From Soil to City

This episode of Food Stripped Naked is one of our favorites! Our guest was Sara Quiroz, librarian at the International Culinary Center, an award winning culinary school that boasts an impressive roster of alumni such as Dan Barber, Bobby Flay and David Chang. We discuss trends in cook books since colonial times to the present: from book photography to types of cuisines that are in demand. Though I cook almost every meal at home, I have a difficult time following recipes word for word and typically make up my own dishes based on what our Local Roots NYC farmers have brought us that week; however, the recipes featured in one of the first American cookbooks that we talk about on air really appealed to me because they’re all short, basic, and based on seasonality – see below’s photo for an example. This makes total sense since back in those days, most people knew the basics of cooking so step by step instructions weren’t necessary and everything was sourced from a local farm since we didn’t import from overseas.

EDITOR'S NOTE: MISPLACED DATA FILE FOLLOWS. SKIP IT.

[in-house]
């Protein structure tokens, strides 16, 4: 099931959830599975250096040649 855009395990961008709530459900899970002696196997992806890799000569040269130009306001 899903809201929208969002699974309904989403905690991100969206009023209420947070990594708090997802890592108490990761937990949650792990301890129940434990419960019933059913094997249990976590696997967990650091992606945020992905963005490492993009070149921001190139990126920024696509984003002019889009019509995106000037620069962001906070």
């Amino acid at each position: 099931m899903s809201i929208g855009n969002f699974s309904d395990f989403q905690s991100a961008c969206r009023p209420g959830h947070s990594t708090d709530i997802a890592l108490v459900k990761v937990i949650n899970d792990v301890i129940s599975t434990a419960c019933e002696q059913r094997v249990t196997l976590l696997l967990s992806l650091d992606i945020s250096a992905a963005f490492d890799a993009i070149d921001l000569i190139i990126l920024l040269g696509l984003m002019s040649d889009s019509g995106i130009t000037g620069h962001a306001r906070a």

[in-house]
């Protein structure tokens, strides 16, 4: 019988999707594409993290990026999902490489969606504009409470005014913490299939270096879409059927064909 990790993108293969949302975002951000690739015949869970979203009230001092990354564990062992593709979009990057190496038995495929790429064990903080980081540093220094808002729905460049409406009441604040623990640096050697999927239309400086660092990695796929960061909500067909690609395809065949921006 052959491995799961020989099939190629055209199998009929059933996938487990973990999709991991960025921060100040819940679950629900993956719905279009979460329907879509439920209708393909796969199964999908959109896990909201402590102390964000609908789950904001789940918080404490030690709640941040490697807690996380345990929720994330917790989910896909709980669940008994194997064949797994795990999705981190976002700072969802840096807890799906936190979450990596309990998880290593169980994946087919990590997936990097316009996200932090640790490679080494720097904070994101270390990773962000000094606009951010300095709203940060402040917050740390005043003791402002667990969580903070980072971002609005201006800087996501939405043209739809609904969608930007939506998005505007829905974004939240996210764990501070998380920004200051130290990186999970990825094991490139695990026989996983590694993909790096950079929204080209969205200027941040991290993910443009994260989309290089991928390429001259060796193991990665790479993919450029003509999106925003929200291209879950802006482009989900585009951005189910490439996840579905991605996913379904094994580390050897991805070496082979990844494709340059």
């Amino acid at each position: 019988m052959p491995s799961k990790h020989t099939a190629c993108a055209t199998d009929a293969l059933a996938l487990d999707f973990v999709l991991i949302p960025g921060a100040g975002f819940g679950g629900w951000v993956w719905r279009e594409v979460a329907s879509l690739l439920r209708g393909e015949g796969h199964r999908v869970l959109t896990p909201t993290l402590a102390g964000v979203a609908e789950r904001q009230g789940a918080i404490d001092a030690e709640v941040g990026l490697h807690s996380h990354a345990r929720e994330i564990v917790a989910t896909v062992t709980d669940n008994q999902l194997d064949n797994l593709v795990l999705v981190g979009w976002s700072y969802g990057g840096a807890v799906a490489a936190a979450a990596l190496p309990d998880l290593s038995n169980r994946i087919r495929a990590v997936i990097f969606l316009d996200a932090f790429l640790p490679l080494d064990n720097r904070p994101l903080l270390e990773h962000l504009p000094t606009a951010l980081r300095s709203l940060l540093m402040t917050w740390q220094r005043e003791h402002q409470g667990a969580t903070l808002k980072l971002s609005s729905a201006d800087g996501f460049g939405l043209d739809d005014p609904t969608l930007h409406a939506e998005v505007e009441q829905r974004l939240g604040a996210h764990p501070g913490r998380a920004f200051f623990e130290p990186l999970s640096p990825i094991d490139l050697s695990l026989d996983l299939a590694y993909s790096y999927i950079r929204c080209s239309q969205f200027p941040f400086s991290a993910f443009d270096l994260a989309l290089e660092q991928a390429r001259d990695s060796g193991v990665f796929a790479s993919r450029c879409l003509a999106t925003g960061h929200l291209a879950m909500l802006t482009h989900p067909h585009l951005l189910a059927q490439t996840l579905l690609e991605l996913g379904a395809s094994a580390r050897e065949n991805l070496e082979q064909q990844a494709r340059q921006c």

Listen to our podcast here to find out what is the oldest recipe documented and what was on the dinner table the first Thanksgiving.

Check out ICC’s upcoming workshop on How To Break Into Food Media on Nov 18 and subscribe to Sara’s newsletter Snacks in the Stacks here.

Tune in every Thursday from 11-12pm to Food Stripped Naked at LittleWaterRadio.org as Local Roots NYC founder and director Wen-Jay Ying converses with the wonderful individuals that make our local food system.

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Pictured Above: America’s first cook books and colonial recipes